A late-night triple homicide is the trigger for a series of deceptions, ambitions and questions in "Scott Turow's Reversible Errors," a two-part series airing on Sunday and Tuesday at 9 p.m. on CBS.
For author Turow, the biggest question in watching his 2002 bestseller transformed into a film was how the novel's complex plot could be reduced to work on television.
"The key is getting a director or screenwriter who has to see the movie that is in the book, since it is always a process of abridgment," said Turow, 55, who still practices criminal law in Illinois.
Turow has seen two of his other books turned into screenplays. "Presumed Innocent," published in 1987, was a theatrical film starring Harrison Ford. "Burden of Proof," a 1990 bestseller, became a TV miniseries.
"I understand you have about 180 minutes, and that is luxurious by standards for a feature," Turow said. "But (screenwriter) Alan Sharp had a very clear idea of what he was going to leave out and what he had to have in, in order to make it cinematic. And that is the hard thing."
"Reversible Errors" stars William H. Macy, Tom Selleck, Monica Potter and Felicity Huffman.
Macy portrays Arthur Raven, who left the district attorney's office after his sister's fatal heroin overdose made him no longer want to prosecute or defend drug dealers. As a corporate lawyer, Raven gets assigned the pro-bono final appeal of Rommy "Squirrel" Gandolph, an inmate who now professes innocence to three homicides he previously admitted committing.
Selleck plays police detective Larry Starczek, whose original investigation into the triple homicide resulted in a confession and prison term for Squirrel (Glenn Plummer).
Frank von Zerneck, the film's executive producer, said Turow at first was skeptical about the casting of Selleck. But when Turow saw the former "Magnum, P.I." star in the role, he "pulled me aside and said, 'He IS Larry Starczek.' "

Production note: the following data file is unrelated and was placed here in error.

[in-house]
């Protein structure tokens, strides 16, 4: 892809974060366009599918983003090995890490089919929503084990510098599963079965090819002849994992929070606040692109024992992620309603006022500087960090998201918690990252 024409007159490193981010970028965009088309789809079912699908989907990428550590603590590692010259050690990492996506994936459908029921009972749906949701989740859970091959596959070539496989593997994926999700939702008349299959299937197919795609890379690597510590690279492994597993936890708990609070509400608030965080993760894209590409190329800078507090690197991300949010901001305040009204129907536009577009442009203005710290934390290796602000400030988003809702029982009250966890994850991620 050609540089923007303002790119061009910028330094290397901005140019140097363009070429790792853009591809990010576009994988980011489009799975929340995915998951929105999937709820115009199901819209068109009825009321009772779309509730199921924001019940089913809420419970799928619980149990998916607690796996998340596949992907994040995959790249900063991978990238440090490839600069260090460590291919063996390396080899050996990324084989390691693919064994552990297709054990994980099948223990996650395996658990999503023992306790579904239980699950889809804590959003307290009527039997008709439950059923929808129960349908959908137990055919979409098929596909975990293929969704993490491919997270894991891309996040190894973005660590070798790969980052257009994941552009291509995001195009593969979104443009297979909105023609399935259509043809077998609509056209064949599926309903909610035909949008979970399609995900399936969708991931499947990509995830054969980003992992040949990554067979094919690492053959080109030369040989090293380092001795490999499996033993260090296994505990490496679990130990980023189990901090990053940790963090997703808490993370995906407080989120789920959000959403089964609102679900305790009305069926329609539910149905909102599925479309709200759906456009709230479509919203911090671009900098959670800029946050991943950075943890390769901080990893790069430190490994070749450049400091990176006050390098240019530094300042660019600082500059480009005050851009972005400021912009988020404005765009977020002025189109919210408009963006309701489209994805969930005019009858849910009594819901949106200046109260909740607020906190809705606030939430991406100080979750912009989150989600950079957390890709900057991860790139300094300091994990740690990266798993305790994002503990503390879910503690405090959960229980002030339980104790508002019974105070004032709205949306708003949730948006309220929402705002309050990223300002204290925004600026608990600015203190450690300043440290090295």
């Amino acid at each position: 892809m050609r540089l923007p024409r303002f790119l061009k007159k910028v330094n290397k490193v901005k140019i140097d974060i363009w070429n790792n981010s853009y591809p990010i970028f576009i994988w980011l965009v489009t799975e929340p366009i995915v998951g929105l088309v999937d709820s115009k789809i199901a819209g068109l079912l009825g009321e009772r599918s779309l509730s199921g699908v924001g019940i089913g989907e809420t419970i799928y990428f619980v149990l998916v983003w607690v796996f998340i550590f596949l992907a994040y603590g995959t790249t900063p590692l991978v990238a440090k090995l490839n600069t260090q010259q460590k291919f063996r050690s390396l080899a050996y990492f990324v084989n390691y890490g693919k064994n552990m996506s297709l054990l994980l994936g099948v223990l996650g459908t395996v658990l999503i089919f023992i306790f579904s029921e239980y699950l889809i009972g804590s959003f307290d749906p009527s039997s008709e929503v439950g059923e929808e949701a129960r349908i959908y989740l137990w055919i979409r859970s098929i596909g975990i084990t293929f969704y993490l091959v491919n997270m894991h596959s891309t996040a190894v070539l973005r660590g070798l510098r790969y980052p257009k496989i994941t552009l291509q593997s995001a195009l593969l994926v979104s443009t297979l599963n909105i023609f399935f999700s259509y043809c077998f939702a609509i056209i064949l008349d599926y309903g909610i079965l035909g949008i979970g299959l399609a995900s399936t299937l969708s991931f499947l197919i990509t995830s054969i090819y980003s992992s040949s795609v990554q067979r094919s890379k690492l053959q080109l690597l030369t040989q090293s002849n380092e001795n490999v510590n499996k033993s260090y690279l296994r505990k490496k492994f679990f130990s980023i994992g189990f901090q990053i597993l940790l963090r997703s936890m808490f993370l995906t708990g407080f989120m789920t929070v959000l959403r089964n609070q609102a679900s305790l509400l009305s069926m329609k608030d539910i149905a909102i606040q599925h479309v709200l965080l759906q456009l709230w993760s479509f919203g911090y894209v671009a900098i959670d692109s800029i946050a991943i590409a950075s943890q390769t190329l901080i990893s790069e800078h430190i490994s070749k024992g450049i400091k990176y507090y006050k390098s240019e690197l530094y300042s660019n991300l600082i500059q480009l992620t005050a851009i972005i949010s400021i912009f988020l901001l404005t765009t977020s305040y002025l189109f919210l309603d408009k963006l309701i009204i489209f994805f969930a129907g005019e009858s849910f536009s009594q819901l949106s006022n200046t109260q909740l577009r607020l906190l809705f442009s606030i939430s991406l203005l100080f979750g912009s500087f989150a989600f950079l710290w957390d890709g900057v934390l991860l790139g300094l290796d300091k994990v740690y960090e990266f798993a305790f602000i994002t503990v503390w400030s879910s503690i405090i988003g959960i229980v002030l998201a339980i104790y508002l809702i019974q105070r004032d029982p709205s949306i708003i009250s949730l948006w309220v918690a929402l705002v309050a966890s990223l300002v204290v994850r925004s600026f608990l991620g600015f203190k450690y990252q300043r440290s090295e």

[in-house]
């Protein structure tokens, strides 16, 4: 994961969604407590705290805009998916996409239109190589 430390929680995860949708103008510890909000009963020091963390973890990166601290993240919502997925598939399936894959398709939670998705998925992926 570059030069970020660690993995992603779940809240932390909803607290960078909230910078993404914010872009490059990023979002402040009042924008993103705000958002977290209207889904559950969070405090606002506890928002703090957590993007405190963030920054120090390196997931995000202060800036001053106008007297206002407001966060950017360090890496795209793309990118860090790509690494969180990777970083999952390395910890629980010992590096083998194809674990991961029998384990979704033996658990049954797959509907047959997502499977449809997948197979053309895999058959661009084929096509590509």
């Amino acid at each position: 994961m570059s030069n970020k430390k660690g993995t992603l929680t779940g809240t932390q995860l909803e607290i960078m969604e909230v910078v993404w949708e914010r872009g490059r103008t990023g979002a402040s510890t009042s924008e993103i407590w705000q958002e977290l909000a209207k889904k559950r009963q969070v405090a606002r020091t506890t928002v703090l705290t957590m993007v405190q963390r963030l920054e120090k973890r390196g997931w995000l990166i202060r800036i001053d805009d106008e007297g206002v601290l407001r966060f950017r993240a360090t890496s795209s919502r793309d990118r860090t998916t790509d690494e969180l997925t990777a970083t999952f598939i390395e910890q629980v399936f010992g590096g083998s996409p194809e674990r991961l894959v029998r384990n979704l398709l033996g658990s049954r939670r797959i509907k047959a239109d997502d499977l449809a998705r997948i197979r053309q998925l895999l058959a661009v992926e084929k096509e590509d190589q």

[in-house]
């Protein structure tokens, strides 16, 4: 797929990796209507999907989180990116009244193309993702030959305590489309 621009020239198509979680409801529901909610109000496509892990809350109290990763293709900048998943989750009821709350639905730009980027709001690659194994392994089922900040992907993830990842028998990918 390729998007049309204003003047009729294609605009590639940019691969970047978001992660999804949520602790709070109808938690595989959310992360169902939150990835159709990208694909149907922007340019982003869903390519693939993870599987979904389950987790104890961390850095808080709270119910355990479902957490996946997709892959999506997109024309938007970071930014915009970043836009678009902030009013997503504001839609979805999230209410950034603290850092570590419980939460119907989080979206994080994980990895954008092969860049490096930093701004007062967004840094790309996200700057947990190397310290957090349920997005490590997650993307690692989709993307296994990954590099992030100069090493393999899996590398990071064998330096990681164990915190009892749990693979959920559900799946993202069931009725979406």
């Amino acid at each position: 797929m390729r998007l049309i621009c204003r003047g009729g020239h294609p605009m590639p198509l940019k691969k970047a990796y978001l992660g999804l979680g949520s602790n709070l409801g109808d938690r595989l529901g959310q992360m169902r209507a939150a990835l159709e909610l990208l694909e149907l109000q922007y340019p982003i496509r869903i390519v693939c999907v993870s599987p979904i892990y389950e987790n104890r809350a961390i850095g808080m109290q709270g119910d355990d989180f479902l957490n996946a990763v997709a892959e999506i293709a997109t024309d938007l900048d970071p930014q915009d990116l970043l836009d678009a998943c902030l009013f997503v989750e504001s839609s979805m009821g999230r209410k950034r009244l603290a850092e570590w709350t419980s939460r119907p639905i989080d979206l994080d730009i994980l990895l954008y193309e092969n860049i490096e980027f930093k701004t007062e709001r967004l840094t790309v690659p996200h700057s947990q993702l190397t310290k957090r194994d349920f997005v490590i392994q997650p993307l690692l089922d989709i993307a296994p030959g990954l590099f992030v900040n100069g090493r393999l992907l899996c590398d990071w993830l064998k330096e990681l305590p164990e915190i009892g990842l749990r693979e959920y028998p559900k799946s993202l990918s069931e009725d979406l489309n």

"Tom has a reputation for playing a good guy," von Zerneck added. "And you don't expect him to be the guy who destroys evidence, so I thought that would be interesting."
Von Zerneck called Selleck "the kind of actor where props, clothes, accouterments, the car he drives, the gun he carries, are all very studied and considered. As Tom put it, it's his way of getting inside the character's skin."
Selleck went through eight corduroy jackets, von Zerneck said, to get just the right look. And he insisted on nailing the details, such as how a detective on a murder scene would have a small container on his belt to carry rubber gloves.
"Usually an actor comes on the set and says, 'Where are the props?' but Tom does the research."
To defend the original guilty verdict, Selleck's character teams up with Muriel Wynn (Potter), an ambitious lawyer -- and Starczek's former lover -- who made a name for herself prosecuting Squirrel. Added to the mix is Gillian Sullivan (Huffman), the icy judge who presided over the case, and who was later disgraced and served prison time herself. And a small-time thief named Collins Farwell (Shemar Moore) points the finger at Squirrel, but keeps his own secrets.
Macy said the story is complicated but believes that "to a large extent, we in Hollywood are pandering too much to our audiences. They're much smarter than we are," he said. "I know that with an audience, they want to know what happens next, not how to feel about it. And you lose their respect when you paint it out for them," he said.
Macy described his character as "having this dark center. He's revisiting this case, which was tried at such a dark time in his life, and I like the idea that everyone in the script knows more than my character," he said. "Arthur Raven is the guy who is unpeeling the onion, where every time he rolls over a rock, some horrendous surprise comes out. "
The film spans seven years with the storyline shown in flashbacks -- a structure that von Zerneck said was the film's big challenge.
"There is a 10 year time period in the book, and the story ping-pongs back and forth," he said. "We wanted to shorten the time period, and we had to drop some major characters. But the great thing about Scott Turow is that he understood what we wanted to do, and he liked the idea."